It's World Rhino Day, and we're running a series about 'Drones for good'. So here's a great story about how drones are being used to stop poaching in Africa.

Image from Jack Brockway

By the time you finish reading this article, another elephant will have been killed in Africa for its ivory. Every 20 minutes, every single day, another elephant is massacred; that’s about 75 a day or about 30,000 a year killed for their tusks. Most of the ivory ends up being carved for jewelry and ornaments in China.

Similarly, three rhinos are killed, on average, every day, for their horns. This rhino horn, which is made up of the very same material that makes up your fingernails, is smuggled into Vietnam where it is said to be a cure for cancer. Or it is grated into glass of wine to show guests that you are a big shot. Or it is taken as a hangover cure after you have drunk too much “rhino wine” or what I would call “fingernail and toenail wine”.

Last year, 1,004 rhinos were killed in South Africa alone and, as of today, 695 rhinos have been slaughtered for a phony cure for cancer.

A single rhino horn goes for US $500,000 in Vietnam.

I think we can all agree that whatever methods are currently employed to stop elephant and rhino poachings, they are simply NOT working.

There are conservation groups around the world that believe that the answer to poaching lies with modern technology and this is partially true. However, huge amounts of money are being wasted on inappropriate technologies which simply do not address the problem, are too expensive, too hard to maintain and too difficult to use in the African bush – at night, when the poachers strike.

However, I believe that part of the answer lies with unmanned aerial vehicles (UAVs), better known as drones.

UAVs can be very useful tools to combat poachers. While there is considerable discussion about the use of UAVs in the US over privacy concerns, they are just what we need to find poachers at night in Africa.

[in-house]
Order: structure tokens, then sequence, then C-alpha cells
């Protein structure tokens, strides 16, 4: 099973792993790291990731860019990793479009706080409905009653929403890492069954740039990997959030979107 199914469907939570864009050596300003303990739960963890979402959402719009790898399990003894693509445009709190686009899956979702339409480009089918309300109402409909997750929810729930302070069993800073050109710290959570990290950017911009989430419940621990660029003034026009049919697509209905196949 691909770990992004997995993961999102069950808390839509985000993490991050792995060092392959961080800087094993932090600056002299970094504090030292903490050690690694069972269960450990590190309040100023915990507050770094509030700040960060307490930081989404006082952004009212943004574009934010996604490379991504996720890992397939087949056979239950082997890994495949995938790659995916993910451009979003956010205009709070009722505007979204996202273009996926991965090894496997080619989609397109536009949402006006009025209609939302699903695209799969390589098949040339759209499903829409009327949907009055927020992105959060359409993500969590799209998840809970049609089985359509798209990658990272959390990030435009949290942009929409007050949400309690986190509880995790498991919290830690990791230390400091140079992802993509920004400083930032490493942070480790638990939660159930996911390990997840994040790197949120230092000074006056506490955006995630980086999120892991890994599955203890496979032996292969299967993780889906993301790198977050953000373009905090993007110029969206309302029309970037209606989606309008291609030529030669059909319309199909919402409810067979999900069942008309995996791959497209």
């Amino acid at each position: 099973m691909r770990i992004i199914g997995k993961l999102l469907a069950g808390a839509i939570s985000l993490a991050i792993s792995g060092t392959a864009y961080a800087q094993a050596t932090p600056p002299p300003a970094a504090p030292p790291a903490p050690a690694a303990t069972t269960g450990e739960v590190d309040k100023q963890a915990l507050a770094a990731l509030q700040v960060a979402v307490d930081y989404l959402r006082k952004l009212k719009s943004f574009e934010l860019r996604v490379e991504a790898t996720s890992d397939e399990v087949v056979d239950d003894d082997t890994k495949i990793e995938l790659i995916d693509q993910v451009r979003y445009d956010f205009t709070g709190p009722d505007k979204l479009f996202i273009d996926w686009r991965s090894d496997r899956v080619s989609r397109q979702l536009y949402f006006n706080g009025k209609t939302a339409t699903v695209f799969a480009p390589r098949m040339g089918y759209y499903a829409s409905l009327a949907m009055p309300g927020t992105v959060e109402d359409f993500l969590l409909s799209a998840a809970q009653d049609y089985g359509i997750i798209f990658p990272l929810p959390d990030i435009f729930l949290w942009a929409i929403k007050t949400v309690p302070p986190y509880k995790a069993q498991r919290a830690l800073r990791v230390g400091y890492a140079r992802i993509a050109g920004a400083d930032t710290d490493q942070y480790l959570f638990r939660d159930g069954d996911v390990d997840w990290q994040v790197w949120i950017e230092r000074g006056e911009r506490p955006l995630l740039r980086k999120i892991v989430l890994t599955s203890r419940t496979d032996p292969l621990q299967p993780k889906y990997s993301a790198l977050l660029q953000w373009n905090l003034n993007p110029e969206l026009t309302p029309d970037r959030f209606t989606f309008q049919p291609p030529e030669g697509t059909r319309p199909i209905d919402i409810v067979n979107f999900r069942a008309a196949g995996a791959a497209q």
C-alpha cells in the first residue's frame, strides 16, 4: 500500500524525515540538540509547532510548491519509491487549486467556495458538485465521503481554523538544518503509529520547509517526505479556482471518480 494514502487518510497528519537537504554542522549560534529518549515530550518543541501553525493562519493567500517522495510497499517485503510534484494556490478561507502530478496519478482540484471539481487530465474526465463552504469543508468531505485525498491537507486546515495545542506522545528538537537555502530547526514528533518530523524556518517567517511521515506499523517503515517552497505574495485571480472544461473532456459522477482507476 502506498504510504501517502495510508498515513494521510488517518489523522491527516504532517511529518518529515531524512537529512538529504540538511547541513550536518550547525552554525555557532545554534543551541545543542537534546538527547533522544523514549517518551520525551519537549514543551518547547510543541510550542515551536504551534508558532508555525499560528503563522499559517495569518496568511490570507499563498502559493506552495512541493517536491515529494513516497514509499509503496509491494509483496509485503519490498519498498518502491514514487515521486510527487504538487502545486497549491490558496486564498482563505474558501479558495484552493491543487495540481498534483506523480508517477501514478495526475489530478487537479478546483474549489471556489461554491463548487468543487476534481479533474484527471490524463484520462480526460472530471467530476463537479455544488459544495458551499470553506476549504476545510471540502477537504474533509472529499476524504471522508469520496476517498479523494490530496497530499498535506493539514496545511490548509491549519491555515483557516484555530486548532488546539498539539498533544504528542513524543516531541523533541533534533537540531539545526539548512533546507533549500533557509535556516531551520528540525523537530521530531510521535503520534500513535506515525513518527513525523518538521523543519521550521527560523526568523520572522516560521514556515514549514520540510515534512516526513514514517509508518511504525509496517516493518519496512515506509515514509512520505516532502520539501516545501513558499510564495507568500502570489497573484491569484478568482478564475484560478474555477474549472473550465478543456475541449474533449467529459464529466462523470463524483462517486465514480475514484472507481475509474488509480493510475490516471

However, the key question is: where to fly the UAV? Africa is much too big to be simply launching UAVs into the sky with the hopes of finding anything. That’s where the math and science comes into play. 

Three years ago, a group of us at the University of Maryland decided to apply the technological solutions we developed to find individuals who were planting bombs known as IEDs – improvised explosive devices – to target US troops in Afghanistan and Iraq and direct it towards poachers.

I made the analogy that rhinos are to US troops as poachers are to terroristic bombers; bottom line – it works. We used UAVs in Baghdad to find IED bombers and now we are using UAVs to find poachers in South Africa.

In short, our team has created the world’s most sophisticated model of poaching behavior – we have completed analytical studies of how animals, poachers, rangers and UAVs simultaneously move through space and time.

I personally believe that this is a perfect example of what we can call – using drones to do good.

We use very high resolution satellite imagery, exquisite mathematics and complex algorithms to determine where animals are likely to be on a given night. We don’t necessarily look for poachers, but we really need to know where the animals are. With this knowledge, we can fly UAVs in the African night sky with infrared cameras to alert us to where the poachers are coming from to attack the prey.

In simple terms, we mathematically recreate what the environment is like on nights that have experienced poachings and we identify patterns of behavior. Was it windy with a full moon? Were there other criminal events occurring nearby that night? Where were the rangers patrolling?           

We collect massive amounts of data and superimpose it on satellite imagery of the area. We create our own ‘maps’ that can help us to decide where we should post rangers and fly UAVs on a specific night.

Our algorithms tell us precisely where the UAVs should look for rhinos and poachers and the model strategically places the rangers very near the animals.

With a UAV, we own the night sky; we can literally see any heat image moving across the plains at night in real time. The UAVs are battery powered so they are almost completely silent, and they can cover large distances in a short time. 

UAVs allow us to level the playing field. Since we began flying UAVs in specific areas of South Africa almost 15 months ago, poachings in those places have gone to zero.

The poachers have learned that they can be seen at night by an invisible UAV and the odds that they will be arrested or killed has made it too risky to go after the animals.

Image from Jack Brockway

I firmly believe that appropriate technology has the capacity to help save Africa’s iconic animals. We can use UAVs to help the rhinos and elephants survive the war that we find ourselves in with these poachers.      

Thomas Snitch is visiting professor at University of Maryland Institute for Advanced Computer Studies and chairman of the Board of Visitors of the College of Computing, Mathematical, and Natural Sciences at the University of Maryland.

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We’re sharing lots of stories from people and organisations using drones for good. Check out our homepage, 'In focus: Drones for good'.